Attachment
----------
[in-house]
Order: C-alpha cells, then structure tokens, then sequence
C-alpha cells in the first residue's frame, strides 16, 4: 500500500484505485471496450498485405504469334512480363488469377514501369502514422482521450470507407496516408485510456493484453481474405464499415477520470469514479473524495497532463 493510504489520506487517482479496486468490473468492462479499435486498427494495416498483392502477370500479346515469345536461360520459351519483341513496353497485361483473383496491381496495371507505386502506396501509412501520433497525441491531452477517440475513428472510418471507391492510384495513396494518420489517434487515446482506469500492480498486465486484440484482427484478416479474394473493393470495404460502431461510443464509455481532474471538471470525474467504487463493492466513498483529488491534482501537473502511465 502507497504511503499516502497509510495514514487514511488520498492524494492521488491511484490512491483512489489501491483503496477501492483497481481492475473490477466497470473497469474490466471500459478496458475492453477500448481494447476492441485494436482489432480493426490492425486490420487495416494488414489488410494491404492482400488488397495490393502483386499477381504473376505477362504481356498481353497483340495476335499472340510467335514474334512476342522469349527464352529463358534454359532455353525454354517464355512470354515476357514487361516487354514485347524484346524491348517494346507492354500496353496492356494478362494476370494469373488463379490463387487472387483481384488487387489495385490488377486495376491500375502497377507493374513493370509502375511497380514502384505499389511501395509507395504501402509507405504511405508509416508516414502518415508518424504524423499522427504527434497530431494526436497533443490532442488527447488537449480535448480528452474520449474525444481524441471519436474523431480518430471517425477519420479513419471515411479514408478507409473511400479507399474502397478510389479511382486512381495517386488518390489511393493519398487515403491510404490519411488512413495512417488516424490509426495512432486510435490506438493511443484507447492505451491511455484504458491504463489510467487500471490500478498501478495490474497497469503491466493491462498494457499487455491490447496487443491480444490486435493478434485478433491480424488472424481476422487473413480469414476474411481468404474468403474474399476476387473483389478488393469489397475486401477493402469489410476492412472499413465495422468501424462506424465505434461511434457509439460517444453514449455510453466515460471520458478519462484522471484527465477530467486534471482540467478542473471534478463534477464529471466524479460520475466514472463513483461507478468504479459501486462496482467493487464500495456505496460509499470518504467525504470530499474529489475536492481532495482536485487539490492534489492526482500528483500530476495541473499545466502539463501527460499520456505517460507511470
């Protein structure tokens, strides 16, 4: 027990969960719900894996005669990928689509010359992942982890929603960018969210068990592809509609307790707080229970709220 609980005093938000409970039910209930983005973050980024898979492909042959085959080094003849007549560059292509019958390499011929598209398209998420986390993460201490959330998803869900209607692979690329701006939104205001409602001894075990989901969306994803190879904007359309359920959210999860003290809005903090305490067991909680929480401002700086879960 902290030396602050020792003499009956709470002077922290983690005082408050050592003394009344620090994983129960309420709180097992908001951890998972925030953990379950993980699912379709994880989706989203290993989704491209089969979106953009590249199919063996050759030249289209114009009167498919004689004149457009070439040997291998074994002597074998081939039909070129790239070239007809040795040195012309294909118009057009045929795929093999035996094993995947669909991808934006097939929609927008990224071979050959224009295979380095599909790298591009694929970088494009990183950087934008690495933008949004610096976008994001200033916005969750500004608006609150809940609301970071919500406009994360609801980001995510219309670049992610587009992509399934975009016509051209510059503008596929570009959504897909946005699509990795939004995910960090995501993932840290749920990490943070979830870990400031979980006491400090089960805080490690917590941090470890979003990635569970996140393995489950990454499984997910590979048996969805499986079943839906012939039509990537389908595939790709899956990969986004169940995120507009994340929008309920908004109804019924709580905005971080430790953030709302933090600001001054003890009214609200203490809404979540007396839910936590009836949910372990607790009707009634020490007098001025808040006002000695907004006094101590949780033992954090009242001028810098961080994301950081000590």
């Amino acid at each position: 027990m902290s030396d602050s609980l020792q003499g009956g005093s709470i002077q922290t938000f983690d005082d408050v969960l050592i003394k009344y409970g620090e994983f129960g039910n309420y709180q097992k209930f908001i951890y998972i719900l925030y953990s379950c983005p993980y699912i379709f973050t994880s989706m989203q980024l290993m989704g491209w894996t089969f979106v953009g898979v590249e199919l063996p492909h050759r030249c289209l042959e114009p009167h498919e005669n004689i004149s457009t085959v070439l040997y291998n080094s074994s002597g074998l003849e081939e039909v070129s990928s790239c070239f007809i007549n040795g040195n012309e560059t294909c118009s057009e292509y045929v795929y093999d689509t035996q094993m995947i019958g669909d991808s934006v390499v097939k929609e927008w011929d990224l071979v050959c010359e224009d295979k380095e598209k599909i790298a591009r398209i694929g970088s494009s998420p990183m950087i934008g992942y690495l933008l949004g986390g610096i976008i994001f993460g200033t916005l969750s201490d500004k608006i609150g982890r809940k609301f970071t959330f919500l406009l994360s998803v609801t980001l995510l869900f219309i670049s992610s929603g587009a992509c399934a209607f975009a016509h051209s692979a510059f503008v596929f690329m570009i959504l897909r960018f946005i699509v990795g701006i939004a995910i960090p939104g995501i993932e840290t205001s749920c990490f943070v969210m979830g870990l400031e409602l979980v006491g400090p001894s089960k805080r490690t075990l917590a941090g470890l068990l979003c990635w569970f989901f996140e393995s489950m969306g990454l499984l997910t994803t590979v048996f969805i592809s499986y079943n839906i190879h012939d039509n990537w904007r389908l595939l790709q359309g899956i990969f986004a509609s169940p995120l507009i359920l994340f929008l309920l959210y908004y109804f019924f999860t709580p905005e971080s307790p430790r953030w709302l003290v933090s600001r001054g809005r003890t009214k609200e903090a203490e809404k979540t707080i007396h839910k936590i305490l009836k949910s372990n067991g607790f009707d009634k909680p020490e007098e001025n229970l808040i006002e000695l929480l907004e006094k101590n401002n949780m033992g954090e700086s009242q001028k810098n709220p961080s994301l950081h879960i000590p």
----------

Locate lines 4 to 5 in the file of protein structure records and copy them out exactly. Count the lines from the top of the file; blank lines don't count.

């Protein structure tokens, strides 16, 4: 027990969960719900894996005669990928689509010359992942982890929603960018969210068990592809509609307790707080229970709220 609980005093938000409970039910209930983005973050980024898979492909042959085959080094003849007549560059292509019958390499011929598209398209998420986390993460201490959330998803869900209607692979690329701006939104205001409602001894075990989901969306994803190879904007359309359920959210999860003290809005903090305490067991909680929480401002700086879960 902290030396602050020792003499009956709470002077922290983690005082408050050592003394009344620090994983129960309420709180097992908001951890998972925030953990379950993980699912379709994880989706989203290993989704491209089969979106953009590249199919063996050759030249289209114009009167498919004689004149457009070439040997291998074994002597074998081939039909070129790239070239007809040795040195012309294909118009057009045929795929093999035996094993995947669909991808934006097939929609927008990224071979050959224009295979380095599909790298591009694929970088494009990183950087934008690495933008949004610096976008994001200033916005969750500004608006609150809940609301970071919500406009994360609801980001995510219309670049992610587009992509399934975009016509051209510059503008596929570009959504897909946005699509990795939004995910960090995501993932840290749920990490943070979830870990400031979980006491400090089960805080490690917590941090470890979003990635569970996140393995489950990454499984997910590979048996969805499986079943839906012939039509990537389908595939790709899956990969986004169940995120507009994340929008309920908004109804019924709580905005971080430790953030709302933090600001001054003890009214609200203490809404979540007396839910936590009836949910372990607790009707009634020490007098001025808040006002000695907004006094101590949780033992954090009242001028810098961080994301950081000590």
């Amino acid at each position: 027990m902290s030396d602050s609980l020792q003499g009956g005093s709470i002077q922290t938000f983690d005082d408050v969960l050592i003394k009344y409970g620090e994983f129960g039910n309420y709180q097992k209930f908001i951890y998972i719900l925030y953990s379950c983005p993980y699912i379709f973050t994880s989706m989203q980024l290993m989704g491209w894996t089969f979106v953009g898979v590249e199919l063996p492909h050759r030249c289209l042959e114009p009167h498919e005669n004689i004149s457009t085959v070439l040997y291998n080094s074994s002597g074998l003849e081939e039909v070129s990928s790239c070239f007809i007549n040795g040195n012309e560059t294909c118009s057009e292509y045929v795929y093999d689509t035996q094993m995947i019958g669909d991808s934006v390499v097939k929609e927008w011929d990224l071979v050959c010359e224009d295979k380095e598209k599909i790298a591009r398209i694929g970088s494009s998420p990183m950087i934008g992942y690495l933008l949004g986390g610096i976008i994001f993460g200033t916005l969750s201490d500004k608006i609150g982890r809940k609301f970071t959330f919500l406009l994360s998803v609801t980001l995510l869900f219309i670049s992610s929603g587009a992509c399934a209607f975009a016509h051209s692979a510059f503008v596929f690329m570009i959504l897909r960018f946005i699509v990795g701006i939004a995910i960090p939104g995501i993932e840290t205001s749920c990490f943070v969210m979830g870990l400031e409602l979980v006491g400090p001894s089960k805080r490690t075990l917590a941090g470890l068990l979003c990635w569970f989901f996140e393995s489950m969306g990454l499984l997910t994803t590979v048996f969805i592809s499986y079943n839906i190879h012939d039509n990537w904007r389908l595939l790709q359309g899956i990969f986004a509609s169940p995120l507009i359920l994340f929008l309920l959210y908004y109804f019924f999860t709580p905005e971080s307790p430790r953030w709302l003290v933090s600001r001054g809005r003890t009214k609200e903090a203490e809404k979540t707080i007396h839910k936590i305490l009836k949910s372990n067991g607790f009707d009634k909680p020490e007098e001025n229970l808040i006002e000695l929480l907004e006094k101590n401002n949780m033992g954090e700086s009242q001028k810098n709220p961080s994301l950081h879960i000590p």